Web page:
Q&A: How Our Brains Predispose Us to Believe in God

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Are you claiming that your ideas prove that religion is wrong?

I am by no means saying that religion is a bad thing nor that religious people are less intelligent. That’s been the primary problem with the new atheists. They take an elitist stance that religion is for fools and the gullible.

I say that we all have the same evolved brain; we’re all susceptible to the same type of what I call illusions. It’s more complicated than the view that religious people are silly. There are definitely significant and empirically verifiable health advantages of being faithful.

You write about how as a child you felt intensely guilty about having broken a neighbor’s fake Fabergé egg and then “swearing to God,” you hadn’t done it.

One of the things you do find cross-culturally is that children are particularly affected by and easily influenced by the threat of punishment from supernatural agents. This is a behavior regulation device, a control mechanism to prevent children from doing things we don’t want them to do when they think we’re not watching.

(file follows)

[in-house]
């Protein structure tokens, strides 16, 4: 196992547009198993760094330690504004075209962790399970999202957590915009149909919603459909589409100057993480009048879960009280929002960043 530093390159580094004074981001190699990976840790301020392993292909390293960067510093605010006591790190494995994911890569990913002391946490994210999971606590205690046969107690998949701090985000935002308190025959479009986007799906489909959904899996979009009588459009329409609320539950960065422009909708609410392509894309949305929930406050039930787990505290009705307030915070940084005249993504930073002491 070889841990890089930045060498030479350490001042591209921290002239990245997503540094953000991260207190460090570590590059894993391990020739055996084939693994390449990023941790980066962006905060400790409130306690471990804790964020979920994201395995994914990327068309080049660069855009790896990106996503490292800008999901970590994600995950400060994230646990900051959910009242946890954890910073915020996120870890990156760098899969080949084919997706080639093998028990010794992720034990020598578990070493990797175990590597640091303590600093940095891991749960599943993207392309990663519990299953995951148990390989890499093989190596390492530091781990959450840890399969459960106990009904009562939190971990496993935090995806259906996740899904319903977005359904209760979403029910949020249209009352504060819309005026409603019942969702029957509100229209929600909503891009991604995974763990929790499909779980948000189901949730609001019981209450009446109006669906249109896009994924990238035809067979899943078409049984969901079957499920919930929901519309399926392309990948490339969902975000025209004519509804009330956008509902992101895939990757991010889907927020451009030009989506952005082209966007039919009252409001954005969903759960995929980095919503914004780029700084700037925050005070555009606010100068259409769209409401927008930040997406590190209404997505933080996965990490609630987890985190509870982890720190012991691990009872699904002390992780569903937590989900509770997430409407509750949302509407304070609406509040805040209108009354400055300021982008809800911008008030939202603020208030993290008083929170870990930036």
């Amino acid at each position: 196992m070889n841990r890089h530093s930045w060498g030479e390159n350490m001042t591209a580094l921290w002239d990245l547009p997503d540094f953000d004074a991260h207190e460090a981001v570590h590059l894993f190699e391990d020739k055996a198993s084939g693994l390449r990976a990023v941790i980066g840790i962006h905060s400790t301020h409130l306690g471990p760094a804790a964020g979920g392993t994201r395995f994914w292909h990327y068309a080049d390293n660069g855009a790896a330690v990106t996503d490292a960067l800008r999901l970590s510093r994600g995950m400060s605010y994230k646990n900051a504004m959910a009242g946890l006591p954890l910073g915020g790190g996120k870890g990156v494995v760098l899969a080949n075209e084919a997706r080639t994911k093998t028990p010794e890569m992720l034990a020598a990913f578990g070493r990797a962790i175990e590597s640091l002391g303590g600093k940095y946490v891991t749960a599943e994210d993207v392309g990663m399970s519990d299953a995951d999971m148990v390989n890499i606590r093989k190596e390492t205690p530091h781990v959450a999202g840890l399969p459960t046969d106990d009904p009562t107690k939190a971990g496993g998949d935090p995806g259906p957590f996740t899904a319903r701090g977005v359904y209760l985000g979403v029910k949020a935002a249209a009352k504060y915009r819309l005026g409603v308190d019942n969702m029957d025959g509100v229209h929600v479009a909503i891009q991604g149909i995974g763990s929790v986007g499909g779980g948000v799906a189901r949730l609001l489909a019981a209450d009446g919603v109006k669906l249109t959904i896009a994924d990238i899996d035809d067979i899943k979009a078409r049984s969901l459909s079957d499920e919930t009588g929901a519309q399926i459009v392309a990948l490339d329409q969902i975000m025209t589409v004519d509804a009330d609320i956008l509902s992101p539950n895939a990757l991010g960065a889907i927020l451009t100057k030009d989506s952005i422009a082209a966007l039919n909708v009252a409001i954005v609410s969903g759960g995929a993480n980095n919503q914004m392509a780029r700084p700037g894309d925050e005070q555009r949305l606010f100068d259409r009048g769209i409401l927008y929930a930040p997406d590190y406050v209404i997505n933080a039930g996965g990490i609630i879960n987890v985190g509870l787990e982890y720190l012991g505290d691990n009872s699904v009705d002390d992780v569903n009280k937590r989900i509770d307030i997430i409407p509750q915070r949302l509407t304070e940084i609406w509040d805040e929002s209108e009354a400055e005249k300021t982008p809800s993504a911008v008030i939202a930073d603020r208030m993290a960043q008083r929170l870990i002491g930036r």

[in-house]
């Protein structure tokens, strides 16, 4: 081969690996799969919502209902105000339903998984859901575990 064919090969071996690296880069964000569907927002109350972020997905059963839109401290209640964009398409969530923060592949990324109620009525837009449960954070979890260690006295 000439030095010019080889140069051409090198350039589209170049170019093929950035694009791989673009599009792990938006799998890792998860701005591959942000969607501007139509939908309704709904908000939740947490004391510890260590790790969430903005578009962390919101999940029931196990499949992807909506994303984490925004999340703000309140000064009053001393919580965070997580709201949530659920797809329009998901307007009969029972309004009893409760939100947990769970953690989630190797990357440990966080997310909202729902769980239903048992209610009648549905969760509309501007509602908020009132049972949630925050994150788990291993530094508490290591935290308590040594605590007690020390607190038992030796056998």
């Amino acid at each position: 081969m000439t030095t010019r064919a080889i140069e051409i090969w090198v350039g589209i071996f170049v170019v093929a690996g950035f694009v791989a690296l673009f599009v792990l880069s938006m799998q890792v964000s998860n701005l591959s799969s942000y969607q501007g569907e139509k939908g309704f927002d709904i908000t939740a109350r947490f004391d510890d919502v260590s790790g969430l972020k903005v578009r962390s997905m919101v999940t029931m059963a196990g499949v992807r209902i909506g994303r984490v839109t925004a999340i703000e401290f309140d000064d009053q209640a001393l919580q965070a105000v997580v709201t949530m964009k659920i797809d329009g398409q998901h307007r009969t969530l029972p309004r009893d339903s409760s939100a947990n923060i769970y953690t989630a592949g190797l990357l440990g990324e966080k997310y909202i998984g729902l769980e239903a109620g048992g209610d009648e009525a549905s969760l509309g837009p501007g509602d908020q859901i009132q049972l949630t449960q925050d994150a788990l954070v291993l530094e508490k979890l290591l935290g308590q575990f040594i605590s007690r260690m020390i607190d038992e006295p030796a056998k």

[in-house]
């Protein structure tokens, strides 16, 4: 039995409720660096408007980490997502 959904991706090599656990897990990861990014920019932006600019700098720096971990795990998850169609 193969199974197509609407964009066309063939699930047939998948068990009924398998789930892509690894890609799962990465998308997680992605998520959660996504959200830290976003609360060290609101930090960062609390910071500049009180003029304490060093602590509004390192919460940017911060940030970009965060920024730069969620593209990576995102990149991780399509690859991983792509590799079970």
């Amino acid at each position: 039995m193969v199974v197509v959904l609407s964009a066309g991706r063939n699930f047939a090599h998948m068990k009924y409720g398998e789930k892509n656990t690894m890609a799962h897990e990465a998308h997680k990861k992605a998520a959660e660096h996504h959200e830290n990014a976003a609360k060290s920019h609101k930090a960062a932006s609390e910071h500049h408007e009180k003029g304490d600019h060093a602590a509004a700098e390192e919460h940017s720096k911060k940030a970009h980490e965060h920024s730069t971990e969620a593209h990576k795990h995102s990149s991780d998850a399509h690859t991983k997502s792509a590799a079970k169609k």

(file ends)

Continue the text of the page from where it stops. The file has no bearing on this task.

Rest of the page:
It’s an additional mechanism on top of self-control that would prevent them from doing things that would ultimately cause them problems or their parents problems.

Why would it help an individual in a species to survive if he or she had a belief in the supernatural?

In the sense of evolution, [belief in gods] inhibits behavior that would [potentially cause social problems].

[It] affects your ability to control negative behavior, [which] is almost always better to inhibit, even if there’s only a remote chance that someone will see you and find out — that could translate into reproductive [failure] by tarnishing your reputation.

The illusion of a watcher, whether it’s a god [or someone else] stops you doing something that you want to do for selfish reasons. It doesn’t have to be real, it just has to work in some sort of mechanistic way. It’s especially important when people underestimate the presence of actual human observers.

But so many religious strictures involve abstaining from sex, and yet inhibiting sex doesn’t seem like it would help reproductive success?

The context matters — all else being equal [there are advantages to inhibiting] antisocial or selfish or “cheating” sex.

When people are basically convinced that God is on their side and God understands why they’re doing what they’re doing, there are lots of loopholes psychologically that also work alongside reproductive interests.

More on TIME.com:

Explaining the Healing Power of Prayer

Religion’s Secret to Happiness: It’s Friends, Not Faith

Jail Time for Parents Who Choose Prayer Over Medicine

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